A foreign national who faces the threat of serious harm in their own country may be able to claim asylum in the UK. The main legal document concerning the treatment of asylum seekers, or refugees, around the world is the UN Convention Relating to the Status of Refugees 1951. A successful asylum seeker may be given leave to remain in the UK for five years.
The UK has a long history of giving sanctuary to foreign nationals who have been persecuted in their own country. However, in recent years there has been public concern at so-called “bogus” asylum seekers whose real motivation for coming to the UK is to exploit the benefits and economic opportunities available here. As a consequence there has been a general tightening of the rules around asylum.
Definition of Refugee
A person is defined as a refugee by the UN Convention Relating to the Status of Refugees if:
- He or she is outside of their own country;
- Has a well-founded fear that they will face persecution because of their race, religion, nationality, membership of a social group or political opinion; and,
- Cannot, or will not, rely on protection by the country of their origin.
Who is Eligible to Claim Asylum in the UK?
Foreign nationals or stateless people who fear persecution as defined by the UN Convention may claim asylum in the UK. They must do so in person and must be in the UK to claim asylum here. A person who has previously been harmed or persecuted but who no longer faces that threat does not qualify for refugee status under the UN Convention.
How and When to Claim Asylum
Asylum may be claimed as soon as the foreign national enters the UK. If so it will be claimed at the port of entry. Asylum is claimed by simply telling an immigration official that the individual wishes to claim asylum. Once this notice is given the asylum process will begin.
If asylum is claimed at a later stage it should be done at an asylum screening unit. Units are located in Croydon and Liverpool. The individual will then be registered as an asylum seeker and begin the asylum application procedure. If a person has spent some time in the UK and only applies for asylum at a later date this may count against them when their application is considered.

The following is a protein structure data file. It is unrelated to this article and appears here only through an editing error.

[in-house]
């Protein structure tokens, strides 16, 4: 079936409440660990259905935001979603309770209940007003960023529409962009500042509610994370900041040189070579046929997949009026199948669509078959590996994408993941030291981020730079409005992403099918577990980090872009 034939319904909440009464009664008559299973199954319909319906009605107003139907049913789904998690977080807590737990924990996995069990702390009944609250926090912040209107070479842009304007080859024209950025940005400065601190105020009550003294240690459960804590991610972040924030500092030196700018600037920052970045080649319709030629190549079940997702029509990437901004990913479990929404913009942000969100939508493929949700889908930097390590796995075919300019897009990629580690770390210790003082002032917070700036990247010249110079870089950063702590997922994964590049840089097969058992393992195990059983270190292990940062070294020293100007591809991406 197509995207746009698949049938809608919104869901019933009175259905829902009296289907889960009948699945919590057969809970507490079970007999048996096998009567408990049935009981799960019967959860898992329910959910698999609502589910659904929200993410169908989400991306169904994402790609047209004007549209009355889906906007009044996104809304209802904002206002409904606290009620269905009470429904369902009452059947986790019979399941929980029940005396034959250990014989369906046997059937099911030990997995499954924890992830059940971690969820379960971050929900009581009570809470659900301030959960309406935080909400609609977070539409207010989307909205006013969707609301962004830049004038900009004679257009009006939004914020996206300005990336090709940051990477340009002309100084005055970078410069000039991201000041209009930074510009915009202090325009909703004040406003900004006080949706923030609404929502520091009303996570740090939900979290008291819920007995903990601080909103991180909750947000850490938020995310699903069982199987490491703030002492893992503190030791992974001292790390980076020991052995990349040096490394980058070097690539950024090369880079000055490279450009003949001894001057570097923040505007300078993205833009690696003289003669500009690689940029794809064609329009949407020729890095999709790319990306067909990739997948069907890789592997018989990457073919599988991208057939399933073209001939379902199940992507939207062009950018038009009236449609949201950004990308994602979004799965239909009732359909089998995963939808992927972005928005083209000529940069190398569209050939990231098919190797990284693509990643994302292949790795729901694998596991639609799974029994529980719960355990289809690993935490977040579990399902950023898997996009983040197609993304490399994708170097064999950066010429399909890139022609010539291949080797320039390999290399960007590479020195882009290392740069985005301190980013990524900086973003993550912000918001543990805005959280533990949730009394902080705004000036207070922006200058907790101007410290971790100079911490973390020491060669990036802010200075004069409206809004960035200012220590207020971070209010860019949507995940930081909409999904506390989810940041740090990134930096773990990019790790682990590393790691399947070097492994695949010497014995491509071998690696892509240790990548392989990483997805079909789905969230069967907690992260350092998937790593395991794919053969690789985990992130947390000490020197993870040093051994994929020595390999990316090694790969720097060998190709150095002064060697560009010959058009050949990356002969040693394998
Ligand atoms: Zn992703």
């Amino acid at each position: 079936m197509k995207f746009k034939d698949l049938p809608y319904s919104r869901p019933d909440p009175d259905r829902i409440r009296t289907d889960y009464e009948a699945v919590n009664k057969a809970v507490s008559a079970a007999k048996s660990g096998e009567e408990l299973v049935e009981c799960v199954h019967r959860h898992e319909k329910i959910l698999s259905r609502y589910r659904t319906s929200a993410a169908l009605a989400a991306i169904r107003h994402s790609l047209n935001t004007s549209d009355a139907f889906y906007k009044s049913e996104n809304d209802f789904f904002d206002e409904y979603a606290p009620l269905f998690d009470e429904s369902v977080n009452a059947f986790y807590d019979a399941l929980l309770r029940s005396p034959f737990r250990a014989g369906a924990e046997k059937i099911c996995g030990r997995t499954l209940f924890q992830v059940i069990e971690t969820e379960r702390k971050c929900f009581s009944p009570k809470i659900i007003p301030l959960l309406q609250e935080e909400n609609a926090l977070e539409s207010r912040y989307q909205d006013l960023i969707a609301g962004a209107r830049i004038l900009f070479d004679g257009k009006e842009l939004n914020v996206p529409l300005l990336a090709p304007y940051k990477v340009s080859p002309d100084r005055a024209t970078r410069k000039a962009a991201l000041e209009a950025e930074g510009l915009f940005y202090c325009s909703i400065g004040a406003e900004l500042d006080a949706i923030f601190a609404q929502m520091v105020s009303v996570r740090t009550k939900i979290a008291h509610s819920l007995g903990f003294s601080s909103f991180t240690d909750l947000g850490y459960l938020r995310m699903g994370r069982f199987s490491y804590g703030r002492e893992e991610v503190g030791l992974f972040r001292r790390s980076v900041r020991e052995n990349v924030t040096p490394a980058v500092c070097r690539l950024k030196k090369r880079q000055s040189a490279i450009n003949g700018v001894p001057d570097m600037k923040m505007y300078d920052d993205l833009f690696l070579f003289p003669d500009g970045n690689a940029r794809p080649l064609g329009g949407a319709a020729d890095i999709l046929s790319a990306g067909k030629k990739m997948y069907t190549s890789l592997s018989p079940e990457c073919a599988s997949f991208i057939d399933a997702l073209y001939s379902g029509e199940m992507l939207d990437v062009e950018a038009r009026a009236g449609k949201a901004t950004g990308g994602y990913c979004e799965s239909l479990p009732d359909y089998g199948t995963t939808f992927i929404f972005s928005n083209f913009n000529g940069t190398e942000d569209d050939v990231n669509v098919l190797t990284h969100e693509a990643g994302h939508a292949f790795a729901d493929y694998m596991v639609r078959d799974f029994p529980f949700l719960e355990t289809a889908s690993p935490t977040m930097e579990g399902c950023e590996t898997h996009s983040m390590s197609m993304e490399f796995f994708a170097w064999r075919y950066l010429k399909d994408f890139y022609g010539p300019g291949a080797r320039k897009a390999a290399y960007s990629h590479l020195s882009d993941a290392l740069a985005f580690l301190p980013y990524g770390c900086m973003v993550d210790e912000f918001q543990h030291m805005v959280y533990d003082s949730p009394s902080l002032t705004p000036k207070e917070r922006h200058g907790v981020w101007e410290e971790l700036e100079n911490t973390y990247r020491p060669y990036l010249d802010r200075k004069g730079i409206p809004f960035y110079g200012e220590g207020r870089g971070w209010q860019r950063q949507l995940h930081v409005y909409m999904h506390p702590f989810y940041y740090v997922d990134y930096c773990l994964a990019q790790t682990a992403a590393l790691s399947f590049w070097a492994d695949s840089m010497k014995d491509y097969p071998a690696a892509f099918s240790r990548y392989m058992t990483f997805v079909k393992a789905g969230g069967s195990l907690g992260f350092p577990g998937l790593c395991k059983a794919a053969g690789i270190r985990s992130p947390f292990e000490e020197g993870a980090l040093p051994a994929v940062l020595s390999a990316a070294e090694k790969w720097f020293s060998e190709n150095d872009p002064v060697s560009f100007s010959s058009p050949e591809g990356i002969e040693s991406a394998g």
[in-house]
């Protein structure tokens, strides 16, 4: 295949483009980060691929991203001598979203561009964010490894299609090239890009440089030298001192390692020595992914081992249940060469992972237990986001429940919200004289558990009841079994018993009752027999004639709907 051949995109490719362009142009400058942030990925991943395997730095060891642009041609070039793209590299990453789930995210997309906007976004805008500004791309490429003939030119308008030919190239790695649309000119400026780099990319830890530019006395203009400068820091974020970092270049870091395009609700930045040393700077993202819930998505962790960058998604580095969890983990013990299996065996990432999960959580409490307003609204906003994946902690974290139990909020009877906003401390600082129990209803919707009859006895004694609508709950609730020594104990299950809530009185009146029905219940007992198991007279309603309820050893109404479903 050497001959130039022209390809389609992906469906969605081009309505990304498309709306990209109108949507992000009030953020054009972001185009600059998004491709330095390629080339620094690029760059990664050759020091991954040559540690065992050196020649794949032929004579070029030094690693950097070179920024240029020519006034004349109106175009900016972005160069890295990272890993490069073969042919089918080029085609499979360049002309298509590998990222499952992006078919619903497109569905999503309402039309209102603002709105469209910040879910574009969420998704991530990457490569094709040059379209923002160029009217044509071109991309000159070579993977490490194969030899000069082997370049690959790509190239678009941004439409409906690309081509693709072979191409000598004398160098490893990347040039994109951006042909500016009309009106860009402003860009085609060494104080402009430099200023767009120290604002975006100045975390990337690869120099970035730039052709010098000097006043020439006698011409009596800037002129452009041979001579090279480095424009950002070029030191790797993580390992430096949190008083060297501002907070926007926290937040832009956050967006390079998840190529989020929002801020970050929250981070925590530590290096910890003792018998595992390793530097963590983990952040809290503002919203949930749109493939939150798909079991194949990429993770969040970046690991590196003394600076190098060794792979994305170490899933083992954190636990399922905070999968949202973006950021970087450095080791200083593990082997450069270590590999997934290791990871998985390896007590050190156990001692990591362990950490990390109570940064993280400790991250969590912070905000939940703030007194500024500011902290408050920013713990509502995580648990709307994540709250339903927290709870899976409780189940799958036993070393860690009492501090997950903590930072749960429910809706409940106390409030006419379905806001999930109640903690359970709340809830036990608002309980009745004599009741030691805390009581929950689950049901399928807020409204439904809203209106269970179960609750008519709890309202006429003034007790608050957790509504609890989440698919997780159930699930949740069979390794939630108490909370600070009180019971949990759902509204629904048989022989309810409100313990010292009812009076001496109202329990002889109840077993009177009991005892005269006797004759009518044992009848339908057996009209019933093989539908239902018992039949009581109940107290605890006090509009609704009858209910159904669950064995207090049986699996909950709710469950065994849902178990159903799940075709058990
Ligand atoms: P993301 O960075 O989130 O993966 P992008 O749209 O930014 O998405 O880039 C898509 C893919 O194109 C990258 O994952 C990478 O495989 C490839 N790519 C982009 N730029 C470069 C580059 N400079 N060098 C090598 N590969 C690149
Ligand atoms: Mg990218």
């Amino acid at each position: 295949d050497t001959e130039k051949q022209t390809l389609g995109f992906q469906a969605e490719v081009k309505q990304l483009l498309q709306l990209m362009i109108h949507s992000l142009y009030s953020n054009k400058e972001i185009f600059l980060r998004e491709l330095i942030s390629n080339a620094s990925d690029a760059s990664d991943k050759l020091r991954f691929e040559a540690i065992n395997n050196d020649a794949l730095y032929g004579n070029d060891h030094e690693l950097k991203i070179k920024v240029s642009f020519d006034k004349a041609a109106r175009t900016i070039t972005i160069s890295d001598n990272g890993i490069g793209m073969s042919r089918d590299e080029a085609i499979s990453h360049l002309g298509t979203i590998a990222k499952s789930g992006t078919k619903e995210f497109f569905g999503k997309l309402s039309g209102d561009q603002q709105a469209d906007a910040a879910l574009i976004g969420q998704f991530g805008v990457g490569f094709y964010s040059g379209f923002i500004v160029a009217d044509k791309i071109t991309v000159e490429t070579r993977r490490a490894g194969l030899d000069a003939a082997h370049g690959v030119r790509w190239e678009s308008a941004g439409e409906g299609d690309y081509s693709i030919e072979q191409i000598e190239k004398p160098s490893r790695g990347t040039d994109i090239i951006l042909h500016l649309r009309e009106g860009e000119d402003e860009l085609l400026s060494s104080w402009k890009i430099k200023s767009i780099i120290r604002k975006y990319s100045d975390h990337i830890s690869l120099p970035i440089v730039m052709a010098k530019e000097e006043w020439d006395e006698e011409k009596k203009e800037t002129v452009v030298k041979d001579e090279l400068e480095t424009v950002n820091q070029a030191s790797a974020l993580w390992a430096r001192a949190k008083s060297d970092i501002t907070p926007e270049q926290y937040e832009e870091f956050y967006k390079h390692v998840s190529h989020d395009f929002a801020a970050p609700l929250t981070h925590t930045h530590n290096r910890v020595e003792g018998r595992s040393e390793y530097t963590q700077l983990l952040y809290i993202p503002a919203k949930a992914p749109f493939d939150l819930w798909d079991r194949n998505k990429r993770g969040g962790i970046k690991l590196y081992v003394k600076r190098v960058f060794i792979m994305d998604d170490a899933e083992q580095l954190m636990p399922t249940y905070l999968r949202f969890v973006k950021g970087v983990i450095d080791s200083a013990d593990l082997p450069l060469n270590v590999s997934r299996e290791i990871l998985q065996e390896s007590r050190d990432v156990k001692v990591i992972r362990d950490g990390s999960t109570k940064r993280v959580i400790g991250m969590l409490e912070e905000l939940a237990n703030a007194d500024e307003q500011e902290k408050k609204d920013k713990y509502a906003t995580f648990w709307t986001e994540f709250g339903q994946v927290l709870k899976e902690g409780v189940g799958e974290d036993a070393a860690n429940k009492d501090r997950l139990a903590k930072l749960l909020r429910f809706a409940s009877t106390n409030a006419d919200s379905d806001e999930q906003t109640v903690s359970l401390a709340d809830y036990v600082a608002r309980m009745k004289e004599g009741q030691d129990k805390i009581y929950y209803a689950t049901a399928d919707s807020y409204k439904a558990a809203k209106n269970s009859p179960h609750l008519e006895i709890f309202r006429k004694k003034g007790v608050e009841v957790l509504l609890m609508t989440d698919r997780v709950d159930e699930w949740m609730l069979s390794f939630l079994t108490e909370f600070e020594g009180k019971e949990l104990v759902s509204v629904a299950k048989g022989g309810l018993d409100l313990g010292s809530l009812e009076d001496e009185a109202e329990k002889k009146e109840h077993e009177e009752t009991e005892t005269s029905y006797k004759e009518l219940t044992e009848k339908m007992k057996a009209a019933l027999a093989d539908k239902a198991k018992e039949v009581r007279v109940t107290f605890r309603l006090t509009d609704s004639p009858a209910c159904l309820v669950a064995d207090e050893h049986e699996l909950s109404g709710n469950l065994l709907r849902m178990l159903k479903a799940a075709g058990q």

Applicants who have travelled from the country in which they claim that they face persecution to the UK via another European Union or “safe” country may be returned there by UK immigration authorities to make their asylum application. The reasoning behind this is that the asylum seeker no longer faced persecution once they were in the other European Union or safe country.
How Asylum Seekers are Treated While Their Application is Being Processed
Once an individual has claimed asylum they will usually be given temporary leave to enter and remain in the UK. They may be allowed to live freely and provided with support and / or housing by the government. However, in some cases asylum seekers may be held in detention while their application is processed.
The status of asylum seekers may be further complicated by the fact that it is almost impossible to have entered the UK legally as a refugee or asylum seeker even in cases where the individual managed to obtain an immigrant visa before coming to the UK.
The European Convention on Human Rights
The UK is bound by European Human Rights law which means that they have a legal duty not to send someone back to a country where they may be tortured or subjected to inhumane treatment or punishment. In some cases an individual who does not qualify for refugee status may be given discretionary leave to remain in the UK pursuant to the European Convention on Human Rights.
Foreign nationals given leave to remain under this legislation will usually be allowed to stay in the UK for three years. After the three years have elapsed the authorities will consider whether or not the individual needs to stay in the UK.